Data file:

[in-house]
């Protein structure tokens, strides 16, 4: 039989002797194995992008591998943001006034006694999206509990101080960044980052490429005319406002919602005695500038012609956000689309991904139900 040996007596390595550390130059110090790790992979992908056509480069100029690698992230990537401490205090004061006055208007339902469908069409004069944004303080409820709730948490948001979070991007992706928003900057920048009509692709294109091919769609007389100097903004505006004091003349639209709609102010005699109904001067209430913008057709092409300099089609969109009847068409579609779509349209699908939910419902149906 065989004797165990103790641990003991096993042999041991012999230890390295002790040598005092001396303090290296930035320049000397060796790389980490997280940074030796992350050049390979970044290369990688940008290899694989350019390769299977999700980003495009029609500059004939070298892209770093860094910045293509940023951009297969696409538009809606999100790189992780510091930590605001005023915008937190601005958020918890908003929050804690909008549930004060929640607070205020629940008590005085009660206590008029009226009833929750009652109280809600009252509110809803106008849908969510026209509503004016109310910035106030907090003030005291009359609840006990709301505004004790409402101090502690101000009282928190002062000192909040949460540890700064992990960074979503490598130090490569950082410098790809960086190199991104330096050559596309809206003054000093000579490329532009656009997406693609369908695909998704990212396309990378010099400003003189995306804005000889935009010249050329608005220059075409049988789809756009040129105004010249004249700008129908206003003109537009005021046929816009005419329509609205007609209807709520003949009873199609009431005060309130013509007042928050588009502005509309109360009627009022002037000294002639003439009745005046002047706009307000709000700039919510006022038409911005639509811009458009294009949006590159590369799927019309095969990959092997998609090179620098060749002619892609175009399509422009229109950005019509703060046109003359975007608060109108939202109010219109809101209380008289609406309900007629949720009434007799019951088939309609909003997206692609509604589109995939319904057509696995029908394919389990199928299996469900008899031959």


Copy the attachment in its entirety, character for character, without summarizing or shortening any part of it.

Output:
[in-house]
């Protein structure tokens, strides 16, 4: 039989002797194995992008591998943001006034006694999206509990101080960044980052490429005319406002919602005695500038012609956000689309991904139900 040996007596390595550390130059110090790790992979992908056509480069100029690698992230990537401490205090004061006055208007339902469908069409004069944004303080409820709730948490948001979070991007992706928003900057920048009509692709294109091919769609007389100097903004505006004091003349639209709609102010005699109904001067209430913008057709092409300099089609969109009847068409579609779509349209699908939910419902149906 065989004797165990103790641990003991096993042999041991012999230890390295002790040598005092001396303090290296930035320049000397060796790389980490997280940074030796992350050049390979970044290369990688940008290899694989350019390769299977999700980003495009029609500059004939070298892209770093860094910045293509940023951009297969696409538009809606999100790189992780510091930590605001005023915008937190601005958020918890908003929050804690909008549930004060929640607070205020629940008590005085009660206590008029009226009833929750009652109280809600009252509110809803106008849908969510026209509503004016109310910035106030907090003030005291009359609840006990709301505004004790409402101090502690101000009282928190002062000192909040949460540890700064992990960074979503490598130090490569950082410098790809960086190199991104330096050559596309809206003054000093000579490329532009656009997406693609369908695909998704990212396309990378010099400003003189995306804005000889935009010249050329608005220059075409049988789809756009040129105004010249004249700008129908206003003109537009005021046929816009005419329509609205007609209807709520003949009873199609009431005060309130013509007042928050588009502005509309109360009627009022002037000294002639003439009745005046002047706009307000709000700039919510006022038409911005639509811009458009294009949006590159590369799927019309095969990959092997998609090179620098060749002619892609175009399509422009229109950005019509703060046109003359975007608060109108939202109010219109809101209380008289609406309900007629949720009434007799019951088939309609909003997206692609509604589109995939319904057509696995029908394919389990199928299996469900008899031959």